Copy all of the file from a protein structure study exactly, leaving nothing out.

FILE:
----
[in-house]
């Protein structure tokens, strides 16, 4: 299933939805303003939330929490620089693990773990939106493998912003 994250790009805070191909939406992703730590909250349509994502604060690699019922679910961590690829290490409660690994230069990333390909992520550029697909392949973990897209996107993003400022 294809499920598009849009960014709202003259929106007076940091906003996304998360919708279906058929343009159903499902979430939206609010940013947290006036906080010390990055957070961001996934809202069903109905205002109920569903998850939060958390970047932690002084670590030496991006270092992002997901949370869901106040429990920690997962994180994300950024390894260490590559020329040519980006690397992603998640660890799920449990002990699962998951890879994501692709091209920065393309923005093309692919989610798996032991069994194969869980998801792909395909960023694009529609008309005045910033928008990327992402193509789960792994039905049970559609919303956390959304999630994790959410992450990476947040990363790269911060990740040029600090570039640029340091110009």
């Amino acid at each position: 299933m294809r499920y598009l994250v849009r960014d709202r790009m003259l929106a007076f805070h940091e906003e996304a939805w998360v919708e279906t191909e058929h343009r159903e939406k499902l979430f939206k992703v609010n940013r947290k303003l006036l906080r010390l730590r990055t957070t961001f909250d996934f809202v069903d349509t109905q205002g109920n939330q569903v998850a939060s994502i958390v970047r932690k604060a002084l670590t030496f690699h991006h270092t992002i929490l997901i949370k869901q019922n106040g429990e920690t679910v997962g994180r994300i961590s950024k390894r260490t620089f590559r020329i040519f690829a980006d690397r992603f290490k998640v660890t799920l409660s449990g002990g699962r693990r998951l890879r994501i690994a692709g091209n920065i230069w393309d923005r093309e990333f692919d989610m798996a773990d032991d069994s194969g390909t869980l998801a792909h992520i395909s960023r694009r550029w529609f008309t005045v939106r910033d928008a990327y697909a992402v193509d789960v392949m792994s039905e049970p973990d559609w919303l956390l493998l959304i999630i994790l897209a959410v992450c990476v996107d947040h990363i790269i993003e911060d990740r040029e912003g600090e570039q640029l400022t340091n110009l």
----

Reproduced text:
[in-house]
């Protein structure tokens, strides 16, 4: 299933939805303003939330929490620089693990773990939106493998912003 994250790009805070191909939406992703730590909250349509994502604060690699019922679910961590690829290490409660690994230069990333390909992520550029697909392949973990897209996107993003400022 294809499920598009849009960014709202003259929106007076940091906003996304998360919708279906058929343009159903499902979430939206609010940013947290006036906080010390990055957070961001996934809202069903109905205002109920569903998850939060958390970047932690002084670590030496991006270092992002997901949370869901106040429990920690997962994180994300950024390894260490590559020329040519980006690397992603998640660890799920449990002990699962998951890879994501692709091209920065393309923005093309692919989610798996032991069994194969869980998801792909395909960023694009529609008309005045910033928008990327992402193509789960792994039905049970559609919303956390959304999630994790959410992450990476947040990363790269911060990740040029600090570039640029340091110009």
């Amino acid at each position: 299933m294809r499920y598009l994250v849009r960014d709202r790009m003259l929106a007076f805070h940091e906003e996304a939805w998360v919708e279906t191909e058929h343009r159903e939406k499902l979430f939206k992703v609010n940013r947290k303003l006036l906080r010390l730590r990055t957070t961001f909250d996934f809202v069903d349509t109905q205002g109920n939330q569903v998850a939060s994502i958390v970047r932690k604060a002084l670590t030496f690699h991006h270092t992002i929490l997901i949370k869901q019922n106040g429990e920690t679910v997962g994180r994300i961590s950024k390894r260490t620089f590559r020329i040519f690829a980006d690397r992603f290490k998640v660890t799920l409660s449990g002990g699962r693990r998951l890879r994501i690994a692709g091209n920065i230069w393309d923005r093309e990333f692919d989610m798996a773990d032991d069994s194969g390909t869980l998801a792909h992520i395909s960023r694009r550029w529609f008309t005045v939106r910033d928008a990327y697909a992402v193509d789960v392949m792994s039905e049970p973990d559609w919303l956390l493998l959304i999630i994790l897209a959410v992450c990476v996107d947040h990363i790269i993003e911060d990740r040029e912003g600090e570039q640029l400022t340091n110009l």